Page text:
4. Investigate your ancestor’s life and times. In addition to searching for your ancestors’ records in archives, research the places and institutions important to your past family members as well. Search for information about your ancestors’ schools, churches, neighborhoods, military units and ethnic groups to more deeply understand their day-to-day lives.

Contents of the Ultimate Genealogy Websites Guide eBook:

General Search Strategies and Web Resources

  • Searching Smarter: Genealogists, start your search engines and speed to the online ancestor information you need.
  • Sweet 16: Discover the 116 genealogy websites that take the cake.
  • Making the Cut: Any way you slice it, these 75 top state-focused websites are must-visits for tracing your ancestors across the country.
  • Free Samples: Just like the grocery store tempts you with those yummy free tastes, genealogy websites offer tantalizing freebies to whet your research appetite. Try these 50 delicious databases for free!
  • Triple Threat: How do the “big three” genealogy websites measure up to each other—and to your research needs? We’ll compare the sites’ records, search features and more.
  • Ancestry Answers: Learn how to use the Card Catalog on, the web’s best-known genealogy site.
  • Social Media Mavericks: Get to know these 40 to-follow: top genealogy bloggers, Tweeters, Facebookers, Pinners and YouTubers who’ll keep you in the know.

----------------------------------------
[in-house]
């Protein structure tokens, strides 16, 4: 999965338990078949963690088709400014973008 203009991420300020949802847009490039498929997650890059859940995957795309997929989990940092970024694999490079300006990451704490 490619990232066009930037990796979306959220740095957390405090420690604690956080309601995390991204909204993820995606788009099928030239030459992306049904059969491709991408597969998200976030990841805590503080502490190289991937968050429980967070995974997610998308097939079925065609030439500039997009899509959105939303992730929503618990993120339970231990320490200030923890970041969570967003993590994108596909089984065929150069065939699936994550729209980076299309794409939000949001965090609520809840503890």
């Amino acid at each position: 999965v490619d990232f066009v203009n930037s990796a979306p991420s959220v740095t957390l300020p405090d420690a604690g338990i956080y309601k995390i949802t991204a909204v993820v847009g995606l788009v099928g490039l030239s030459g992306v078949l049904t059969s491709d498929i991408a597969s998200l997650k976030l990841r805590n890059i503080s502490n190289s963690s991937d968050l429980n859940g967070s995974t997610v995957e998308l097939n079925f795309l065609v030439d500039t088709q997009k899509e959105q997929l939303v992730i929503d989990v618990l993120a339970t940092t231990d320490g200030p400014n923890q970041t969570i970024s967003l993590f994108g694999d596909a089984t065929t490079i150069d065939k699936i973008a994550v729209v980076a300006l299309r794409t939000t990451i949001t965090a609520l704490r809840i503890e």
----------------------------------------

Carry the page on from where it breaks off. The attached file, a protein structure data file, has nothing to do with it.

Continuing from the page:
Online Publications

  • Ancestors in the News: Extra! Extra! Digitized historical newspaper sites let you uncover family stories in just a few clicks.
  • Going by the Books: Learn how to mine the record, indexes, local histories and more in’s free, digitized collection of family history books.
  • Photo Opportunities: The web is full of chances to find photos for your family tree. Search these 14 sites for pictures of your ancestors and the places they lived.

Foreign and Ethnic Research

  • A World of Good Websites: Discover 23 top websites to retrace your ethnic and immigrant ancestry to all corners of the earth.
  • Foreign Affairs: Old newspapers’ genealogical bounty isn’t limited to US kin. We’ll show you how to research ancestors in online papers of your family’s homeland.
  • Speaking Their Language: The language barrier can really put a crimp in your German genealogy research. Get help tracing your Deutsch ancestors’ names and places with these online tools.

Non-Genealogy Resources

  • Breaking Out: Reap the rewards of expanding your online family research to these 23 not-just-for-genealogy websites.
  • Social Studies: Why settle for dry, lifeless ancestors? Add context and color to their stories with these 32 robust, free social history websites.
  • Working Your Map Muscles: Discover five powerful ways online maps can help you solve research problems and envision your ancestors’ world.
  • Map Happy: Historical maps give you a unique view into the places your ancestors lived. We’ll let you in on the secrets to searching the web’s largest free map collection.
  • A Good Clip: Evernote has become genealogists’ go-to note-taking tool. You’ll know why when you see how easily it lets you clip and save your online research finds.

Tricks of the Trade: Don’t go online without our essential guide to nine key websites for genealogy research.

  • Quick Guide
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The articles in this eBook were originally printed in issues of Family Tree Magazine. Learn more about the magazine on its website.